Aberfeldy (Gaelic: Obar Pheallaidh) is a small town in Perth and Kinross in North East Scotland, with a population of 2292 in 2019. That county straddles the Highland / Lowland divide, and Aberfeldy is scenically very much in the central Highlands. Set on the banks of the River Tay, it grew up as a resort town in the 19th century. Since the 20th century the area has been mined for baryte, an ingredient of drill fluid in the oil industry, but it's small scale and hasn't marred the scenery.
Near Aberfeldy you can also visit the village of Dull. Because someone has to.
- Had you seen these roads before they were made, you would lift up your hands and bless General Wade
You can walk to the Castle and up the Birks. Dull is three miles away and you need a car to reach the path for Schiehallion ten miles away.
Sweeney's Bus 91 plies between Aberfeldy and Kenmore twice M-F around 09:00 and 16:00. It usually runs along the main road and takes 15 min, but some days makes a loop through Weem, Dull, Coshieville, Fortingall and Fearnan to Kenmore. Stagecoach Bus 892 similarly makes an occasional school run up the B-road from Aberfeldy to Coshieville then returns the same way.
- 1 Wade's Bridge. Roads in the Highlands at the start of the 18th C were often little better than cattle tracks, struggling through fords and bogs. In 1715 the Jacobite rebellion rocked the government - it was quashed, but showed the need to be able to move troops swiftly into troublesome districts. General George Wade (1673-1748), as Scotland's military commander, set about building better roads and bridges. The Crieff to Dalnarcardoch road, built in 1730, crossed the Tay at Aberfeldy by this impressive bridge. Designed by William Adam, it was the most expensive structure in the whole network, and was only completed in 1734. When Wade retired, his assistant Major William Caulfeild took over, building many later roads that Wade's name has attached to, and coining the lines quoted above. Meanwhile the Jacobites rebelled again, and this time got as far south as Derby: bless these new roads!
- 2 Plastic Footbridge over the River Tay links two sections of the golf course. The name is an ironic nod to the great McGonagall, who wrote numerous doggerel odes about the Tay and much else, but his poem about Aberfeldy is sublimely awful even by his exacting standards.
- 3 Castle Menzies, Weem PH15 2JD (B846 1.5 miles west of Aberfeldy). Apr-Oct M-Sa 10:30-17:00, Su 14:00-17:00. Fine 16th century castle, restored in the 20th (this work continues), transitional in style between a defensive fortress and a decorative chateau. "The man who would be king": Bonnie Prince Charlie stayed here in 1746, and the deposed Maharajah of the Sikh Empire was in residence 1855-58. £6.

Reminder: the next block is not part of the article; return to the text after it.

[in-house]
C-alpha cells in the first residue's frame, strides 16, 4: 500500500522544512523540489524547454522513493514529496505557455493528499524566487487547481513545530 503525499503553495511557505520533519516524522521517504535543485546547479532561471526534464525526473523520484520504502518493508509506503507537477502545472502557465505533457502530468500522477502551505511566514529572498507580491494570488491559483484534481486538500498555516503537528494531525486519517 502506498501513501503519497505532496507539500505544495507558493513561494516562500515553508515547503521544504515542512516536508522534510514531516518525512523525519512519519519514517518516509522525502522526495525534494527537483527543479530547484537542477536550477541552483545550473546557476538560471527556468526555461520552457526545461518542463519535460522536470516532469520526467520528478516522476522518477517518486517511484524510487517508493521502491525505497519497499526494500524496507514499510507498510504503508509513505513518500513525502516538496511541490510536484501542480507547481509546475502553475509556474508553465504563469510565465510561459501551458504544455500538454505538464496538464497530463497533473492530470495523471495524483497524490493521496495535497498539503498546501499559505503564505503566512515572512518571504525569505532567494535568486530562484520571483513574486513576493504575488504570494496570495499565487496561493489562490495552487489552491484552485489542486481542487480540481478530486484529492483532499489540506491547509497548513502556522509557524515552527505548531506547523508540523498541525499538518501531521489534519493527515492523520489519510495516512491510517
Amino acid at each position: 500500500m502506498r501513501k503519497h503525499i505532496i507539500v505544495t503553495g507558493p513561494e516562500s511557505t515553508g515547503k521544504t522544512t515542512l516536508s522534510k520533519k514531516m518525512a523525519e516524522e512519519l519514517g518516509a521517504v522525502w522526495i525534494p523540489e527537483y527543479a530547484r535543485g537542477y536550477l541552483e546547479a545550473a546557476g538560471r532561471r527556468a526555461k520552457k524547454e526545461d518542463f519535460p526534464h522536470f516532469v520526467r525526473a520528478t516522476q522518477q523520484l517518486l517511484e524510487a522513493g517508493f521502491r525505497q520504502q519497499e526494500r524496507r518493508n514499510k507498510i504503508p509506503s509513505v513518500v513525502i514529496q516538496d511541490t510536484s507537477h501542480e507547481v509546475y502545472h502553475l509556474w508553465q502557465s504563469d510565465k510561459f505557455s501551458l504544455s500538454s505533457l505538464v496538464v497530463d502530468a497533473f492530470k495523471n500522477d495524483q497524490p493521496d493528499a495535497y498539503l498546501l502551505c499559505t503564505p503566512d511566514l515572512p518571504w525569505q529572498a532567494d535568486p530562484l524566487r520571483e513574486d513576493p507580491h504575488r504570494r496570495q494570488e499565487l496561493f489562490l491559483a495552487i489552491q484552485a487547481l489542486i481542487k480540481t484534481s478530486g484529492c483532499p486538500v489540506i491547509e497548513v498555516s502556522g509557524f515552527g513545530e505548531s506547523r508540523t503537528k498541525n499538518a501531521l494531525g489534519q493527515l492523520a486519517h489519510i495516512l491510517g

- The League of Extraordinary Communities: well one of them, not to overdo the excitement. Dull is a tiny farming community straggling along the B846 three miles west of Aberfeldy. There was a monastery in the 7th century; various associated carvings and grave slabs are now in the NMS in Edinburgh. There's nothing here nowadays. But in 2012 Dull began trading on its name, linking up with the town of Boring near Portland Oregon. You can image the T-shirts, the photo-ops, the mugs. In 2013 the town of Bland, New South Wales got in on the act, so these three market themselves as the "League of Extraordinary Communities" of Dull, Boring and Bland. Take a photo of the village sign, press "share", your work here is done.
- Glen Lyon is a very scenic but little-visited glen 8 miles west of Aberfeldy. Follow B846 beyond Dull, passing Comrie Castle (the masonry stump of a 16th century tower house) to Coshieville. Here the B-road climbs north out of the valley towards Schiehallion, Loch Tummel and Loch Rannoch, while a narrow lane stays along the River Lyon. It winds through Fortingall, where the yew tree in the graveyard is believed to be well over 2000 years old, but there is no sense to be made of the hoaky legend that Pontius Pilate was born here. The lane continues upstream for many a lonely mile behind Ben Lawers, before eventually looping south over the hills to rejoin the main road at Killin at the head of Loch Tay.
- A827 west of Aberfeldy stays alongside the River Tay, reaching Loch Tay at the village of 4 Kenmore. April-Oct there are boat trips by Loch Tay Safaris. A827 continues west along the sunlit north bank of the loch, with access to Ben Lawers. A narrow, gloomy, tree-dripping lane follows the south bank, and within half a mile reaches the Scottish Crannog Centre. Iron Age dwellers in Scotland and across Europe often dwelt in stilt-houses in lakes, and this is a reconstruction of one such crannog. It's open daily 10:00-16:00.